Date of Award

Fall 2013

Degree Type


Degree Name

Doctor of Philosophy (PhD)



First Advisor

Timothy N. Cason

Committee Chair

Timothy N. Cason

Committee Member 1

Stephen Martin

Committee Member 2

Ralph- Bernd Siebert

Committee Member 3

Justin L. Tobias

Committee Member 6

arbitration, experimental, network effects, two-sided markets


This dissertation consists of three essays. The first essay is an experimental study that examines a relative new type of arbitration called α-Final Offer Arbitration. The second is a theoretical study that introduces inequality aversion as a new explanatory factor for low agreements rates during disputes under arbitration mechanism. The final essay analyzes the effects of different polices on the price stricter in a two-sided market monopoly.

Promising results to improve arbitration used in the field are obtained from Amended Final Offer Arbitration (AFOA), which outperforms Final-Offer Arbitration (FOA) and weakly outperforms Conventional Arbitration (CA). The first essay presents an experiment to evaluate a more general case of AFOA, α-Final Offer Arbitration (α-FOA). This mechanism is similar to a second-price auction, which punishes the loser with a value proportional (α) to the difference between her final offer and the arbitrator's fair settlement. The experiment furthermore divides the pool of subjects within a session into two groups according to their estimated risk preferences in order to assess how the contract zone depends on the relative risk preferences of the subjects involved in negotiation.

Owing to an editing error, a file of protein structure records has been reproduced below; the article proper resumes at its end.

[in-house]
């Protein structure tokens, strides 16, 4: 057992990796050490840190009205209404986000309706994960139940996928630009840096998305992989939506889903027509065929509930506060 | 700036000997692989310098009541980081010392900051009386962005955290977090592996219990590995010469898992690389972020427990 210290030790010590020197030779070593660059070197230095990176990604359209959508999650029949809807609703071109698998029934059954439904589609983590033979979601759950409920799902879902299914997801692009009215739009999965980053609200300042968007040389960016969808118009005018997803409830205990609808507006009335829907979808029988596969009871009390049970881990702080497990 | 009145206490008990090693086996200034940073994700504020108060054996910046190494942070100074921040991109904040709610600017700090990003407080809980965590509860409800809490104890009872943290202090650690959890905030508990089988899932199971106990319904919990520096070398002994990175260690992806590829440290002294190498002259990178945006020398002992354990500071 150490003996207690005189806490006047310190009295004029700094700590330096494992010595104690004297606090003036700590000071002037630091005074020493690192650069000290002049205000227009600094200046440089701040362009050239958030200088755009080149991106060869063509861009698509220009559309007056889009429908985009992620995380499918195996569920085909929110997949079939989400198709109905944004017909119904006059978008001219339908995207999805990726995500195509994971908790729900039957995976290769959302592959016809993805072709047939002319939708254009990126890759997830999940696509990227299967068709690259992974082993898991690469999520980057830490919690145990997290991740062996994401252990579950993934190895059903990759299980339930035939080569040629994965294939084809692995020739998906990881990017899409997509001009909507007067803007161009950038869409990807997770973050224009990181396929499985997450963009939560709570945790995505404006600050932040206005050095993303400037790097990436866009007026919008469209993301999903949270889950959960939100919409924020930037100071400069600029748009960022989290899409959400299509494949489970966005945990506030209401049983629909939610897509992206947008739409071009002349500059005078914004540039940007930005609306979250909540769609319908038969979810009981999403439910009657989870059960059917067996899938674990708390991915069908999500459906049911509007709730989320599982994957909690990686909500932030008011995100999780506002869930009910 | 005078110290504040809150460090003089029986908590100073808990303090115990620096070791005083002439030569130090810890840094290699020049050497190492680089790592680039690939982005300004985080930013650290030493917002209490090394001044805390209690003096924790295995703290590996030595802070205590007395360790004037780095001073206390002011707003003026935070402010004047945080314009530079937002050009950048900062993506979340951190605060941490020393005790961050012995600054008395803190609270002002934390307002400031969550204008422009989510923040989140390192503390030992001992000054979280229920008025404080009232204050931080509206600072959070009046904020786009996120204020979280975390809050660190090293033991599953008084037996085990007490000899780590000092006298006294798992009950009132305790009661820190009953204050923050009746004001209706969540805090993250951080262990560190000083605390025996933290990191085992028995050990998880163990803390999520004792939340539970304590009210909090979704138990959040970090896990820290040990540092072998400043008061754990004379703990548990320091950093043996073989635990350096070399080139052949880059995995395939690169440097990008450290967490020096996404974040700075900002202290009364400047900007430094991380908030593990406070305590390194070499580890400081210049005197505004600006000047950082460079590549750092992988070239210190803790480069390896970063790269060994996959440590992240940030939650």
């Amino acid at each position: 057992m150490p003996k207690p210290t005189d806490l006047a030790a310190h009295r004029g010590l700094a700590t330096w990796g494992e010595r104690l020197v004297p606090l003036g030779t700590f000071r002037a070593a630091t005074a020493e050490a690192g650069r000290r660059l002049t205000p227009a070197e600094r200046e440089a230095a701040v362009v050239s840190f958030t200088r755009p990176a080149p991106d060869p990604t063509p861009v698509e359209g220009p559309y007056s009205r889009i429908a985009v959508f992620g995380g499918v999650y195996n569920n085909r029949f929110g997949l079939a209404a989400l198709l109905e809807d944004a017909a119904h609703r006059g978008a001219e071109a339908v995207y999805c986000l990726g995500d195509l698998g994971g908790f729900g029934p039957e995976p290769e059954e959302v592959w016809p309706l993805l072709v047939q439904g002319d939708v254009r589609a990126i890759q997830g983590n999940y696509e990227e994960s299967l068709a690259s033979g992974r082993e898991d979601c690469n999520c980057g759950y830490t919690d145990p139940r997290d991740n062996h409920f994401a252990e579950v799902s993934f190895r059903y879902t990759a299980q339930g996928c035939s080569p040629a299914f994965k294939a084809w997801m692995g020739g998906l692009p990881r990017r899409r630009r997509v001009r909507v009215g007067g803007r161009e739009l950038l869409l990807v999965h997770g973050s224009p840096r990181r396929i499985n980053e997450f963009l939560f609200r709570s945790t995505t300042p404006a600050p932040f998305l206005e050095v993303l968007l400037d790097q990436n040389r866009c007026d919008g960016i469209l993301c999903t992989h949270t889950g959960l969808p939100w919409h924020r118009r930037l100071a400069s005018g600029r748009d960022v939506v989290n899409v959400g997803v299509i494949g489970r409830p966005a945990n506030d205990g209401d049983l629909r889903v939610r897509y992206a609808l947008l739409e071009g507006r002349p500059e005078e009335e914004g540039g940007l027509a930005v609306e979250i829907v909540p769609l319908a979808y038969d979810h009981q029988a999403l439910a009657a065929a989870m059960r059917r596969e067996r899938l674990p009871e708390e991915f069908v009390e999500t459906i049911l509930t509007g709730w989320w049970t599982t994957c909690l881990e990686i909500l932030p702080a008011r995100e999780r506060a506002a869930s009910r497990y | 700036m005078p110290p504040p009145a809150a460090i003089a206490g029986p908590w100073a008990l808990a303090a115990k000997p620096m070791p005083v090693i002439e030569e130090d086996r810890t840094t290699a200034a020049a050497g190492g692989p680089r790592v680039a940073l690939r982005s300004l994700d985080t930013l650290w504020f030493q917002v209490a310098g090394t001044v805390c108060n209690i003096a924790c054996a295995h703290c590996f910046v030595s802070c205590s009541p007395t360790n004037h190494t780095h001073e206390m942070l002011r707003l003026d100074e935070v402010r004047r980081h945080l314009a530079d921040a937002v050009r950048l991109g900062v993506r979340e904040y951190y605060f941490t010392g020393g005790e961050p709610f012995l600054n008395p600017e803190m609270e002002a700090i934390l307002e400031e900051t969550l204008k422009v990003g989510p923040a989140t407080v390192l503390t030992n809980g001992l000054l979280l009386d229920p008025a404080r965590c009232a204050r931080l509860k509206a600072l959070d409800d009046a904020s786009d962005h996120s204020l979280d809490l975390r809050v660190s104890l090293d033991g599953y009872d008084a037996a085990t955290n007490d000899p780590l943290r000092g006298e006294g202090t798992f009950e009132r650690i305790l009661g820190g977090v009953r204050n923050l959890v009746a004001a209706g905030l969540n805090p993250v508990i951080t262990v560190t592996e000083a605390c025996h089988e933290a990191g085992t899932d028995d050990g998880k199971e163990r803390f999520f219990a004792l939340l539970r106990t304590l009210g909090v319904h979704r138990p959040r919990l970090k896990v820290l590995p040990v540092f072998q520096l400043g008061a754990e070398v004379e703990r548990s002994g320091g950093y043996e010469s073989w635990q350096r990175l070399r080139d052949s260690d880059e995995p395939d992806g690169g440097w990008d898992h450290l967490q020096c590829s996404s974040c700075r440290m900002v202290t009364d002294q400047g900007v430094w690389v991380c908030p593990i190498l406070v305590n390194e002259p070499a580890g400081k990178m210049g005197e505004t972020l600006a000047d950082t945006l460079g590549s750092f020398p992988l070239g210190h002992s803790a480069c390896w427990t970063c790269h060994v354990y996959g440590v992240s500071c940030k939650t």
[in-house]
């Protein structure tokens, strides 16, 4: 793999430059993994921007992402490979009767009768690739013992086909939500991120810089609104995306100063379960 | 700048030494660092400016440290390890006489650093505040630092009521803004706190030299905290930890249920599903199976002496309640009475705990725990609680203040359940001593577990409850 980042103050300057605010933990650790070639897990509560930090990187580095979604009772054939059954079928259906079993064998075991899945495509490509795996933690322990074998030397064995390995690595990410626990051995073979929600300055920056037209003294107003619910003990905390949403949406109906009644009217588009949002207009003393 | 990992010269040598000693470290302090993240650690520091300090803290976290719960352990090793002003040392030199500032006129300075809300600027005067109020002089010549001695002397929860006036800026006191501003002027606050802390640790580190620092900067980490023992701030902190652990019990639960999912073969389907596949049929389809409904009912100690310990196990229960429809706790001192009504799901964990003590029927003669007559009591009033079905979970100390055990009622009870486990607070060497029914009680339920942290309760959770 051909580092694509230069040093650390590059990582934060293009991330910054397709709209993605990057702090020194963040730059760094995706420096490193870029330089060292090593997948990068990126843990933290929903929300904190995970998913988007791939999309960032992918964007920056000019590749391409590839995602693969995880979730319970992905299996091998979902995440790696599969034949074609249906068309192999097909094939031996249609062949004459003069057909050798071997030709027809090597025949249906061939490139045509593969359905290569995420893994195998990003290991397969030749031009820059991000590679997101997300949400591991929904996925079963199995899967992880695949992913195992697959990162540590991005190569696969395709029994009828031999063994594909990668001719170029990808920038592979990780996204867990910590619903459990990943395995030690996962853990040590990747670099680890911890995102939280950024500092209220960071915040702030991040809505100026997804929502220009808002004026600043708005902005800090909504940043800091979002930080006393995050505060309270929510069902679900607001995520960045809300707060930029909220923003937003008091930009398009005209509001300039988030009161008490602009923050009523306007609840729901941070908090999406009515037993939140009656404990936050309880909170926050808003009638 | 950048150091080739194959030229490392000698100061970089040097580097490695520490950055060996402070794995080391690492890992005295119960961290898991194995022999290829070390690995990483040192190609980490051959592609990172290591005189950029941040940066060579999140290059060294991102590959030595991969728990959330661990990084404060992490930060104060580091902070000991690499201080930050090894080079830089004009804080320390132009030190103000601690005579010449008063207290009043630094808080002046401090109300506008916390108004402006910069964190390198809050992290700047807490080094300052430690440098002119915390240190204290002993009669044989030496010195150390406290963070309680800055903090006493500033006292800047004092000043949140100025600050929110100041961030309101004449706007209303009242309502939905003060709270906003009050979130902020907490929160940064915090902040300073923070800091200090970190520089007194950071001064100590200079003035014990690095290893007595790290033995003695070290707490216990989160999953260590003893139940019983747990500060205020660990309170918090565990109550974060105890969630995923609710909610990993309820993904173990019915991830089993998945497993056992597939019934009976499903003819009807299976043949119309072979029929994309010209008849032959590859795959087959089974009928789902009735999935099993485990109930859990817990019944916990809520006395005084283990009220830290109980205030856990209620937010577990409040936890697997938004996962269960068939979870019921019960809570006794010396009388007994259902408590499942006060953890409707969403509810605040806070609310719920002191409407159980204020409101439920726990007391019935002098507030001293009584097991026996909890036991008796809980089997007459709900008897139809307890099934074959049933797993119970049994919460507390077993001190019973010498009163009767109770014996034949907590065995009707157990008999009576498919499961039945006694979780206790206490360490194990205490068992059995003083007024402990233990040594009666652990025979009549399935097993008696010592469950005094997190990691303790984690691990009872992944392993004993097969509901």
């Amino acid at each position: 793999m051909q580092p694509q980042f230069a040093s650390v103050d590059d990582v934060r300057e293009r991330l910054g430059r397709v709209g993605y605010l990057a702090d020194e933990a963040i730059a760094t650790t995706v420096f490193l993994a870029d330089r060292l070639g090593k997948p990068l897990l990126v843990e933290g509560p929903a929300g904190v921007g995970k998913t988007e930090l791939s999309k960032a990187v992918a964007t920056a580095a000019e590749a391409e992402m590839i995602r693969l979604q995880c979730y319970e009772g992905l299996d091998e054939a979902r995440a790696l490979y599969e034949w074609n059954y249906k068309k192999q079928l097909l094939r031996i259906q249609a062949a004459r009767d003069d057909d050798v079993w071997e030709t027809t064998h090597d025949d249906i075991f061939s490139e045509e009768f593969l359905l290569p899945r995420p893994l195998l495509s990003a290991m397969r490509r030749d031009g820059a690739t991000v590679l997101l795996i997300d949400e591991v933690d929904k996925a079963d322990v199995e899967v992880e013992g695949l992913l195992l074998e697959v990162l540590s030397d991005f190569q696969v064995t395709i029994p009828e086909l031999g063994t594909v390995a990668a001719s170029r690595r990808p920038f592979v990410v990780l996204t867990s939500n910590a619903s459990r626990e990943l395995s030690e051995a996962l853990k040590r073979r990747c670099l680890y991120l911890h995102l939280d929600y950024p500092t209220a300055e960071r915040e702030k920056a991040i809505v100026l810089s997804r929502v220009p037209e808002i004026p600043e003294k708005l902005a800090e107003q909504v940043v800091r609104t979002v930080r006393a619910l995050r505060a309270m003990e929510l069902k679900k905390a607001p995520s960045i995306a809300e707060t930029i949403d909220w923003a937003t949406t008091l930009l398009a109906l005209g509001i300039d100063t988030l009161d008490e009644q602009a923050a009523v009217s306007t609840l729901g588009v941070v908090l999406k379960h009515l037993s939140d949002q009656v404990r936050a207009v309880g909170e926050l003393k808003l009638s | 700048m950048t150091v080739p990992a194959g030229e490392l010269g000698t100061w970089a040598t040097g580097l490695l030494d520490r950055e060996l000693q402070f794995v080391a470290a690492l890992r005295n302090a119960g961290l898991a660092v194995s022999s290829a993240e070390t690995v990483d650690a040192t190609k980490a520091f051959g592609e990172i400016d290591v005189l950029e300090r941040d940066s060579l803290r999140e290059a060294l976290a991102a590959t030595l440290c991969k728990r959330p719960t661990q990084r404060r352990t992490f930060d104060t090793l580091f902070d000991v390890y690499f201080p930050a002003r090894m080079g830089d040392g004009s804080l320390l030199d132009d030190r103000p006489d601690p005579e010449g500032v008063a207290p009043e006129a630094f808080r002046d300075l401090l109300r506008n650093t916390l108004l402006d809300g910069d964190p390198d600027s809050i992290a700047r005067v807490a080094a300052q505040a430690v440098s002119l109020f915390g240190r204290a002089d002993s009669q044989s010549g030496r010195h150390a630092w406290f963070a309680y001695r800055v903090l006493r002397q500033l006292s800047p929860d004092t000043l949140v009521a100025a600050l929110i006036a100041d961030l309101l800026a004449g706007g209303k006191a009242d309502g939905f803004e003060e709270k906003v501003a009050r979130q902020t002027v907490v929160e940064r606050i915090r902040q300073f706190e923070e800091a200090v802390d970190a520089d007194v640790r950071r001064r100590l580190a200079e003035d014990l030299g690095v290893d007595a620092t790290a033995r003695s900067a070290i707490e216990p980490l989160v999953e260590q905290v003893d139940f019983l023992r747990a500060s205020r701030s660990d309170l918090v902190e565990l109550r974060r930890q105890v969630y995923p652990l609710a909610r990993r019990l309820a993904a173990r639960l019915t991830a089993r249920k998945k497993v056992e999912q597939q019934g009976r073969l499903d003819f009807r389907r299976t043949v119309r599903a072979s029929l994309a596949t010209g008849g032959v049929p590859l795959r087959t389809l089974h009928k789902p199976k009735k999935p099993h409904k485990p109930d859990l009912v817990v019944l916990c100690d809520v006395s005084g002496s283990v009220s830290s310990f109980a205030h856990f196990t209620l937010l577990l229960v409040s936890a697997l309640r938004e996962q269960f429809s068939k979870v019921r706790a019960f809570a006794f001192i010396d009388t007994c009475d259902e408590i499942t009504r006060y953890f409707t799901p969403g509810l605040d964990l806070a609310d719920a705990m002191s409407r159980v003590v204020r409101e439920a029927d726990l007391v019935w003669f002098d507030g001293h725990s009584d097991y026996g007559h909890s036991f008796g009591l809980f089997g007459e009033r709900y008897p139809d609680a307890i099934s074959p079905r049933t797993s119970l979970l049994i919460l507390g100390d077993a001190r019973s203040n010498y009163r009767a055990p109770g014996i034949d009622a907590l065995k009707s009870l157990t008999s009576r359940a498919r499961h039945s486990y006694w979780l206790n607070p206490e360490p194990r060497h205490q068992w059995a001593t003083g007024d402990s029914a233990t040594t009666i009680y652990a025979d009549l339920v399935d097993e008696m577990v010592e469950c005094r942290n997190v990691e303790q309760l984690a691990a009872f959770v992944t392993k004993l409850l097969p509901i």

Although agreement rates overall are low, the results show that α-FOA has a significantly higher agreement rate than both CA and FOA. Contrary to theoretical prediction the more risk-averse group of subjects does not have a higher agreement rate than the less risk-averse group of subjects.

The second essay proposes an as yet unstudied factor to explain disagreements between disputants under α-Final Offer Arbitration and Conventional Arbitration. Using a utility function proposed by Fehr & Schmidt (1999) that includes inequality aversion, the model predicts that two risk-neutral disputants will not reach an agreement if one of them has positively biased beliefs about the size of the pie.

The third essay investigates the effects of different policies on price structure and consumer surplus in a two-sided market monopoly. In a laboratory environment, most of the monopolists charge a price below cost even if there is no threat of new competitors. A policy that imposes that the monopolist must charge the same price for both sides of the market decreases the total consumer surplus, while a policy that imposes that prices must be above costs decreases the total consumer surplus even more. A tax that increases the cost on one side of the market leads to a decrease in the price that monopolist charges on the other side of the market. These results suggest that the policymakers should distinguish between a one-sided and a two-sided market before they impose different policies.

Included in

Economics Commons